then the people at the epoch of Revelation would have thought these verses are wrong (or would have been confused) and thus would have easily rejected God- because the Book would have contradicted their science.

So it's necessary for the God's Book to "hide" its modern scientific meanings from ancient people by having many different interpretations, so that both ancient and modern people can understand it according to their respective science.

Therefore, the unclearness of verses is a fallacious reason for denying the astonishing modern knowledge in our Scriptures.>>


How can I respond to their reply?
 

 

I'm not sure you should reply. The verses clearly indicate the people of the past had no naturalistic understanding and this is reflected in the religion they invented. The fact they mention a couple of visible star systems or the 'bowl of the heavens' doesn't indicate they understood modern science, or that god was revealing modern science to them. If he really wanted to impress he'd reveal some decent secrets about thorium fission or the hoggs bison, instead of droning on with the obvious. These modern believers are clearly suffering from a cognitive bias. There is no 'astonishing modern knowledge' in scriptures.

 

 

 

 

"Experiments are the only means of knowledge at our disposal. The rest is poetry, imagination." Max Planck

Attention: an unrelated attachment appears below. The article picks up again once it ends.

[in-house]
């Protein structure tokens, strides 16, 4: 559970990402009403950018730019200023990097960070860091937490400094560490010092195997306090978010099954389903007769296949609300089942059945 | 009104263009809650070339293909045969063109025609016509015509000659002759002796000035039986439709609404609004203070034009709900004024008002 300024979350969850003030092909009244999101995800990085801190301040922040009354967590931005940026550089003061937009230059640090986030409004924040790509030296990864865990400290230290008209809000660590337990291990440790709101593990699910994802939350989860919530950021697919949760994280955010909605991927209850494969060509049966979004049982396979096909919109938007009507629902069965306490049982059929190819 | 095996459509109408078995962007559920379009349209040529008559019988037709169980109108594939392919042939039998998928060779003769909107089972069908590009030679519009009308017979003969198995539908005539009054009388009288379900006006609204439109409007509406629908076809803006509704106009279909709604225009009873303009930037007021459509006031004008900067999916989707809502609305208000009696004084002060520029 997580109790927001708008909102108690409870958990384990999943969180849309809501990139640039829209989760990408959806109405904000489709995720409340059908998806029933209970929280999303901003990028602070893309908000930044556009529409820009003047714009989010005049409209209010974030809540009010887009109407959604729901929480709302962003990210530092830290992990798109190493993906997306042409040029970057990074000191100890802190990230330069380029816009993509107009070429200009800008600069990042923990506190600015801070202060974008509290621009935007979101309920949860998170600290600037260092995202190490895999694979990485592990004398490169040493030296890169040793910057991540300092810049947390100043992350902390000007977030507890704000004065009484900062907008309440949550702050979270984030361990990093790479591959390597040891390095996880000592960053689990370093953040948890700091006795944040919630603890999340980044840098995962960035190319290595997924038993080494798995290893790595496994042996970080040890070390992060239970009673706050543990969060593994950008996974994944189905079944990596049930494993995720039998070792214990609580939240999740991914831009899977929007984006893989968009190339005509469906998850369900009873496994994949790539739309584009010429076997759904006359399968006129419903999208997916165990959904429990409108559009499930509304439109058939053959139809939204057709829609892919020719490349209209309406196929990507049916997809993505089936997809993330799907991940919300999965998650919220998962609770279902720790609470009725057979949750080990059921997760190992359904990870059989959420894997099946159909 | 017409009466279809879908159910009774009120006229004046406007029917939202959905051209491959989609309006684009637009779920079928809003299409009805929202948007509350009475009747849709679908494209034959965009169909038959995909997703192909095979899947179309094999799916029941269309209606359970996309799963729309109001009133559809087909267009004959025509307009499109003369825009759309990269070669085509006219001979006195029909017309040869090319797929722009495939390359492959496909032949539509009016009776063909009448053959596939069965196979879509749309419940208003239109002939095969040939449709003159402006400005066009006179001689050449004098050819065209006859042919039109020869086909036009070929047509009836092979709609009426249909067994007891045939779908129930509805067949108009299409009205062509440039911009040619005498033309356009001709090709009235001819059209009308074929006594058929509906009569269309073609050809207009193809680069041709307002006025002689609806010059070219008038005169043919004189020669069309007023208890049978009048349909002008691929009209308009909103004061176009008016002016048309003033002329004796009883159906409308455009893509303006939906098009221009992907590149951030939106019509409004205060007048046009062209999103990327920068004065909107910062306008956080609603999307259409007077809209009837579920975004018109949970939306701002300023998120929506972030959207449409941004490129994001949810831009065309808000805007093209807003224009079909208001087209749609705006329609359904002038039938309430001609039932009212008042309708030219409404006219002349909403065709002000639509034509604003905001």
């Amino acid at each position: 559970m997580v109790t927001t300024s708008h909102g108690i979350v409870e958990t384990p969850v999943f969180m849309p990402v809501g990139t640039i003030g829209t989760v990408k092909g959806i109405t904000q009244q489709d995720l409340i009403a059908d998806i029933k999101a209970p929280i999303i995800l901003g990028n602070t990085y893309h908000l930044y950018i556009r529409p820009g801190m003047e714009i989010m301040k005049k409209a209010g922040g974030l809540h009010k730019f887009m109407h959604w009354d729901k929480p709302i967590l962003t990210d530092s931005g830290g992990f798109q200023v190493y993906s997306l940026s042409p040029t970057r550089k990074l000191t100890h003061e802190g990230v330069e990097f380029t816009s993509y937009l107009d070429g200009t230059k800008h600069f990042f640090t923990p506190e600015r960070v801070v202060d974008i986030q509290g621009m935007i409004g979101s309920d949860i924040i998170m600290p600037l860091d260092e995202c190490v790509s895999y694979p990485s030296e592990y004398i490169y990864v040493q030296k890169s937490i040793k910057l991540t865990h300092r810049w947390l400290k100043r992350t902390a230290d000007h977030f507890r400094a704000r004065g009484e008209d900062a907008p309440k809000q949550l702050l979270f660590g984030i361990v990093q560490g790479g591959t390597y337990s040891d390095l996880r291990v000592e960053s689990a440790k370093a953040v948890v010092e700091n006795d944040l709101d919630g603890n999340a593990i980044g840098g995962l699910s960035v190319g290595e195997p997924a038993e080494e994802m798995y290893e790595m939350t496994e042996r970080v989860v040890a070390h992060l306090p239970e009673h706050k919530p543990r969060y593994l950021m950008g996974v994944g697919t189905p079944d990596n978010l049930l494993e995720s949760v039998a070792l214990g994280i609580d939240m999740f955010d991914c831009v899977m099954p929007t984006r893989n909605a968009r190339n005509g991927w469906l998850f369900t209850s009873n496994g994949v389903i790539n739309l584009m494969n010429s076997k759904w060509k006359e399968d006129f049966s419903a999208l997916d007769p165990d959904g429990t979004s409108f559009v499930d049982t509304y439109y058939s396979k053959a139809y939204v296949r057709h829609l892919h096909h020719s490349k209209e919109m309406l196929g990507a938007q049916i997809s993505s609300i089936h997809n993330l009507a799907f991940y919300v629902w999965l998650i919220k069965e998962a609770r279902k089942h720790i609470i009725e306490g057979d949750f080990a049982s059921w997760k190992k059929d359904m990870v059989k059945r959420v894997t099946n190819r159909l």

ubuntuAnyone
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termina wrote:How can I

termina wrote:


How can I respond to their reply?
 

To suggest that the Bible contains hidden verses about science is an argument from silence.

To suggests that some verses point to certain scientific discoveries is a post hoc fallacy.

Either way, the fundy is making a bad argument.

I think Christians, Muslims, or any other type of religious followers should not suggest that their scriptures are "scientific" or point thereunto. Scriptures are not science books, journals, or anything even remotely close. They'd be best to stick with theological readings.

Edit: Also, and sort of new knowledge about a given Bible verse would require new special revelation. If this is the case, then the Bible as written isn't complete. For your fundy friend to claim that there is something in the scripture that hasn't been revealed yet requires him/her to have divine revelation on the same magnitude as the original authors. This is deep water fundies are not likely to enter....

“Hokey religions and ancient weapons are no match for a good blaster at your side, kid.”